Downing Street confirms a date for the PM's long-delayed speech on "the future of the EU and the UK's relationship with it".
Faced with a split party, Cameron could learn from Harold Wilson and suspend collective cabinet responsibility for the referendum campaign.
It is odd to speak of an EU referendum as inevitable when few believe the Conservatives will win a majority at the next election.
The Labour leader has enough tricky policy questions coming his way. He doesn't want to be quizzed about personnel too.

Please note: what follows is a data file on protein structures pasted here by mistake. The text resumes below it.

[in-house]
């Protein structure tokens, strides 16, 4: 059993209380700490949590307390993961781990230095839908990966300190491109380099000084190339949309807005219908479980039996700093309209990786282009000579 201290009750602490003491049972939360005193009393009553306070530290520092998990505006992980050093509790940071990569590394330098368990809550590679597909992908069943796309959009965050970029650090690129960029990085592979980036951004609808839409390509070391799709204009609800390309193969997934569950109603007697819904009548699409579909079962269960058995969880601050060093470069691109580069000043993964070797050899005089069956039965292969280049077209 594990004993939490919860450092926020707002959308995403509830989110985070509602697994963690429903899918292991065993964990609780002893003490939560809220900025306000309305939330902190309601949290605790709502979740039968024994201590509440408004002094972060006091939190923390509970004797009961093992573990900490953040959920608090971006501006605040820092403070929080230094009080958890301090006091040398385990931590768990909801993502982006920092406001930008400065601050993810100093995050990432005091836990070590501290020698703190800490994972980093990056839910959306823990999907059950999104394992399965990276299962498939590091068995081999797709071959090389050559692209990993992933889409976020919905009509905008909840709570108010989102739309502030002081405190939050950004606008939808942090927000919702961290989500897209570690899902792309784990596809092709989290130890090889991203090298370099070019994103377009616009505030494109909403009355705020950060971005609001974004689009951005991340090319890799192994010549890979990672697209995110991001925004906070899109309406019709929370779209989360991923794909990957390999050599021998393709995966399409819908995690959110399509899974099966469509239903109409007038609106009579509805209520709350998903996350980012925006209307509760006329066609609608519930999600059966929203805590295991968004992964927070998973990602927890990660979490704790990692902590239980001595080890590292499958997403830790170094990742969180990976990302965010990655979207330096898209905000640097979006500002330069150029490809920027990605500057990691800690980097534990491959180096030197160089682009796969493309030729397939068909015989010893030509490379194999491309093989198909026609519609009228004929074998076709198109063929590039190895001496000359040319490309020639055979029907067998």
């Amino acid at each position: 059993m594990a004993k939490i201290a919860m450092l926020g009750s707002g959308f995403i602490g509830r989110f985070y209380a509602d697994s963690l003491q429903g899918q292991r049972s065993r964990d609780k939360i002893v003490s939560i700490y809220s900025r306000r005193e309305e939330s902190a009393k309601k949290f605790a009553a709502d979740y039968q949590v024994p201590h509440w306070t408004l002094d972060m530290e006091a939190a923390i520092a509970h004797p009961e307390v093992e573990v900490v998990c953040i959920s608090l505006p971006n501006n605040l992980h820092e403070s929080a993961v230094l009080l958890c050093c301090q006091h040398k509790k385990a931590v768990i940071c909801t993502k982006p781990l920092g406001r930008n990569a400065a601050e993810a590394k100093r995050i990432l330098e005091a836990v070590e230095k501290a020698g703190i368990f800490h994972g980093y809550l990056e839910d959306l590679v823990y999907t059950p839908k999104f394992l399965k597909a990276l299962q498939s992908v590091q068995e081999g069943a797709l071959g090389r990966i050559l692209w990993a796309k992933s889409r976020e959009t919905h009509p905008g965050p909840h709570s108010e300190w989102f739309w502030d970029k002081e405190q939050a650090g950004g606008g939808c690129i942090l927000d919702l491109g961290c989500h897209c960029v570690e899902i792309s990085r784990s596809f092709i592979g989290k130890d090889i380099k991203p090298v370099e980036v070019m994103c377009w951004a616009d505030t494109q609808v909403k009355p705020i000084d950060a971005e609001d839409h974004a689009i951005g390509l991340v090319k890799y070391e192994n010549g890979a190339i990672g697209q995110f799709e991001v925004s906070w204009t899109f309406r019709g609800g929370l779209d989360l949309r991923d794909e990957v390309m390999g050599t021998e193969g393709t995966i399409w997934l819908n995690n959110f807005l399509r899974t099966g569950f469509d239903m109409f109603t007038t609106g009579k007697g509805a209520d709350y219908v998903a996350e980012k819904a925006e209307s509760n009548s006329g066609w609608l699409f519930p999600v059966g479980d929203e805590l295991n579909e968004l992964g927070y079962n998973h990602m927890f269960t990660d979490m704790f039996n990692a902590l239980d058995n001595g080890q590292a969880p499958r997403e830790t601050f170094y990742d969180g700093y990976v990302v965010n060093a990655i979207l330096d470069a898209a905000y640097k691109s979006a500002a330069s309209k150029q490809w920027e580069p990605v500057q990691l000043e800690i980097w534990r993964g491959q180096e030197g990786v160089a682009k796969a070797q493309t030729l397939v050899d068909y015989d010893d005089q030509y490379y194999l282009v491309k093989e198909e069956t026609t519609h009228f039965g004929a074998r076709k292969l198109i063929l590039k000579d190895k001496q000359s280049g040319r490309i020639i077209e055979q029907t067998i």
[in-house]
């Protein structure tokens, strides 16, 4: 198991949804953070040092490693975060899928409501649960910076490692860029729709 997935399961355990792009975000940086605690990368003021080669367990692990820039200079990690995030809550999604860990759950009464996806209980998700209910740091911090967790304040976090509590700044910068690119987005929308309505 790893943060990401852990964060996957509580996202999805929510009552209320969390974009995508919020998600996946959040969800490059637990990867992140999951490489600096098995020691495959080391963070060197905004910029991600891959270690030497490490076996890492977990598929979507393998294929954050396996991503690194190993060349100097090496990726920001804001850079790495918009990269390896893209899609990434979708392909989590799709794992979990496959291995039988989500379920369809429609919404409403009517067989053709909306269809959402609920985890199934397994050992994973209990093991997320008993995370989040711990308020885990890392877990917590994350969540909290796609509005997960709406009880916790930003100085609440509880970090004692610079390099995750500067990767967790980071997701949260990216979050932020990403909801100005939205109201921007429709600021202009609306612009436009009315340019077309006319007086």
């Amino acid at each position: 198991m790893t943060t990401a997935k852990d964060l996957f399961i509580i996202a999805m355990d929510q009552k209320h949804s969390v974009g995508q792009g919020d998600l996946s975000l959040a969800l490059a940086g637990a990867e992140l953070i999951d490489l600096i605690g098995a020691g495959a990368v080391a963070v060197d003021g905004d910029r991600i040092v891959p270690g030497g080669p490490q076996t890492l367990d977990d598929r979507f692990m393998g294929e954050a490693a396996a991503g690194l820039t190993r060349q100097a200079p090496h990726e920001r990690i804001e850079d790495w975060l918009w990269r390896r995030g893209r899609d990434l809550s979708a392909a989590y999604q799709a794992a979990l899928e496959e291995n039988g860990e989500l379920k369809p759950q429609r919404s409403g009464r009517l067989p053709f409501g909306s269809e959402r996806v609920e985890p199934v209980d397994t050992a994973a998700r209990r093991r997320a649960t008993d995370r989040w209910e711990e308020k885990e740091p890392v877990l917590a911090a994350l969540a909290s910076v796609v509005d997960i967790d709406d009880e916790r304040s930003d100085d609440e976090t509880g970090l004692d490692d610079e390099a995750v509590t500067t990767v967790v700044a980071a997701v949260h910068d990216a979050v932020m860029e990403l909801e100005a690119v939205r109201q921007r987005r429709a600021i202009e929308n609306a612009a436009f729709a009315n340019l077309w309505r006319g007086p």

Is Miliband's "One Nation" Labour pro-integration? Is EU membership an advantage in Cameron's "Global Race"? They don't really know.
By standing up for Britain’s right to a credible voice in Europe, the Labour leader can take the more prime ministerial path.
A pledge to hold an in/out referendum will appease Tory MPs, but it will not deliver for Britain.
The EU is an asset for Britain, not a hindrance. Unlike Tory MPs, our businesses haven't forgotten that.
Cameron's hope of a fantastic compromise over Britain's EU membership is fantasy.
In a dramatic shift, both the PM and the Mayor now speak of EU withdrawal as a reasonable option.